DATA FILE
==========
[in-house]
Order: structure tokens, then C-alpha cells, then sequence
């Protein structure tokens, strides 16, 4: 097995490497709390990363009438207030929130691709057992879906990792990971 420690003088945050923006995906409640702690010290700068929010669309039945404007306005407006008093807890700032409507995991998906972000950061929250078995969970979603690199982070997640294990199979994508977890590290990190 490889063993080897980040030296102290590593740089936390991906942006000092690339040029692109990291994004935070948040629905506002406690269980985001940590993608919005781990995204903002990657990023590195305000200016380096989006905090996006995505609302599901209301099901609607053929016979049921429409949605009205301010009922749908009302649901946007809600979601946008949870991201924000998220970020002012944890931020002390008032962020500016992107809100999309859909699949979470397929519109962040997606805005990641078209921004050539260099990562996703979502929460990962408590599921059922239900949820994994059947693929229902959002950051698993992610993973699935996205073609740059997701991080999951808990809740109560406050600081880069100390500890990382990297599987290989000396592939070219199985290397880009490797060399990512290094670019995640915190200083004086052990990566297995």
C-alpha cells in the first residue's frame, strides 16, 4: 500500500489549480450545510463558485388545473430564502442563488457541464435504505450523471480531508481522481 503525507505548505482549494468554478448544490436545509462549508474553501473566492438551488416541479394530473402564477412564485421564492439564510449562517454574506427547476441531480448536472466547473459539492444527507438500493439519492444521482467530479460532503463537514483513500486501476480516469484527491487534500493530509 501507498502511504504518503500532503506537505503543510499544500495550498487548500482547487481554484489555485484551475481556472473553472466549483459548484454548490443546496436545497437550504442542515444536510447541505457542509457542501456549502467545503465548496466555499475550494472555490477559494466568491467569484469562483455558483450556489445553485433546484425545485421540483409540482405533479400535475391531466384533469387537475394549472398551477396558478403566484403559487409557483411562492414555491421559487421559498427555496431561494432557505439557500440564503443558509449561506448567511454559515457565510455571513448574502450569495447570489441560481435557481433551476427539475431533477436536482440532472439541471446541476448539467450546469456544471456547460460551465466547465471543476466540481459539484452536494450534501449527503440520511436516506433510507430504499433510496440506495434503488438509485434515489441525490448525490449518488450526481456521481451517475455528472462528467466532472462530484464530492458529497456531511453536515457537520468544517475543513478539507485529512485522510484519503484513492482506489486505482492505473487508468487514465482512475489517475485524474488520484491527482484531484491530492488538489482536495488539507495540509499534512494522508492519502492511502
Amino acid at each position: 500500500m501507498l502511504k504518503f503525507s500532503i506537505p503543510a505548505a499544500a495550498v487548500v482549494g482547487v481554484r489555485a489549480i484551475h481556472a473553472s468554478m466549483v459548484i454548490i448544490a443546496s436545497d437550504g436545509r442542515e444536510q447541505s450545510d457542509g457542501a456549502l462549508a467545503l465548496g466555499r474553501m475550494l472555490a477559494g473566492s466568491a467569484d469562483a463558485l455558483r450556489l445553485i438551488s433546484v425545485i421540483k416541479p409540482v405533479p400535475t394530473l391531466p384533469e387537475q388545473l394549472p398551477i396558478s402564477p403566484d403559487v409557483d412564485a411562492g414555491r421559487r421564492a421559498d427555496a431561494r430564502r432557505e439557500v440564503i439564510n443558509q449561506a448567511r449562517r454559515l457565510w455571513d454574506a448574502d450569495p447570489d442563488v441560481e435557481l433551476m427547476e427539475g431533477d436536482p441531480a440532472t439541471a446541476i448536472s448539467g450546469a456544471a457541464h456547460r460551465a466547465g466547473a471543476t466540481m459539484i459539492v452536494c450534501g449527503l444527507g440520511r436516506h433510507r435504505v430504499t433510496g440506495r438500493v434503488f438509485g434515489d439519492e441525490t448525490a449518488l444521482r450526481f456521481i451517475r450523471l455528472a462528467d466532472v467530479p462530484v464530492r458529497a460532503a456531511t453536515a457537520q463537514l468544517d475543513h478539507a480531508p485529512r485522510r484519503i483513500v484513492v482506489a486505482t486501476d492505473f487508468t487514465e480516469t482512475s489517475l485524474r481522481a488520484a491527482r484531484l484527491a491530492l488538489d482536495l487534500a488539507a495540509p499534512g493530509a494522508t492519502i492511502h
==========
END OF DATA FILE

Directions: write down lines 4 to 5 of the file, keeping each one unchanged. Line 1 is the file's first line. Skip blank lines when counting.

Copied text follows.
C-alpha cells in the first residue's frame, strides 16, 4: 500500500489549480450545510463558485388545473430564502442563488457541464435504505450523471480531508481522481 503525507505548505482549494468554478448544490436545509462549508474553501473566492438551488416541479394530473402564477412564485421564492439564510449562517454574506427547476441531480448536472466547473459539492444527507438500493439519492444521482467530479460532503463537514483513500486501476480516469484527491487534500493530509 501507498502511504504518503500532503506537505503543510499544500495550498487548500482547487481554484489555485484551475481556472473553472466549483459548484454548490443546496436545497437550504442542515444536510447541505457542509457542501456549502467545503465548496466555499475550494472555490477559494466568491467569484469562483455558483450556489445553485433546484425545485421540483409540482405533479400535475391531466384533469387537475394549472398551477396558478403566484403559487409557483411562492414555491421559487421559498427555496431561494432557505439557500440564503443558509449561506448567511454559515457565510455571513448574502450569495447570489441560481435557481433551476427539475431533477436536482440532472439541471446541476448539467450546469456544471456547460460551465466547465471543476466540481459539484452536494450534501449527503440520511436516506433510507430504499433510496440506495434503488438509485434515489441525490448525490449518488450526481456521481451517475455528472462528467466532472462530484464530492458529497456531511453536515457537520468544517475543513478539507485529512485522510484519503484513492482506489486505482492505473487508468487514465482512475489517475485524474488520484491527482484531484491530492488538489482536495488539507495540509499534512494522508492519502492511502
Amino acid at each position: 500500500m501507498l502511504k504518503f503525507s500532503i506537505p503543510a505548505a499544500a495550498v487548500v482549494g482547487v481554484r489555485a489549480i484551475h481556472a473553472s468554478m466549483v459548484i454548490i448544490a443546496s436545497d437550504g436545509r442542515e444536510q447541505s450545510d457542509g457542501a456549502l462549508a467545503l465548496g466555499r474553501m475550494l472555490a477559494g473566492s466568491a467569484d469562483a463558485l455558483r450556489l445553485i438551488s433546484v425545485i421540483k416541479p409540482v405533479p400535475t394530473l391531466p384533469e387537475q388545473l394549472p398551477i396558478s402564477p403566484d403559487v409557483d412564485a411562492g414555491r421559487r421564492a421559498d427555496a431561494r430564502r432557505e439557500v440564503i439564510n443558509q449561506a448567511r449562517r454559515l457565510w455571513d454574506a448574502d450569495p447570489d442563488v441560481e435557481l433551476m427547476e427539475g431533477d436536482p441531480a440532472t439541471a446541476i448536472s448539467g450546469a456544471a457541464h456547460r460551465a466547465g466547473a471543476t466540481m459539484i459539492v452536494c450534501g449527503l444527507g440520511r436516506h433510507r435504505v430504499t433510496g440506495r438500493v434503488f438509485g434515489d439519492e441525490t448525490a449518488l444521482r450526481f456521481i451517475r450523471l455528472a462528467d466532472v467530479p462530484v464530492r458529497a460532503a456531511t453536515a457537520q463537514l468544517d475543513h478539507a480531508p485529512r485522510r484519503i483513500v484513492v482506489a486505482t486501476d492505473f487508468t487514465e480516469t482512475s489517475l485524474r481522481a488520484a491527482r484531484l484527491a491530492l488538489d482536495l487534500a488539507a495540509p499534512g493530509a494522508t492519502i492511502h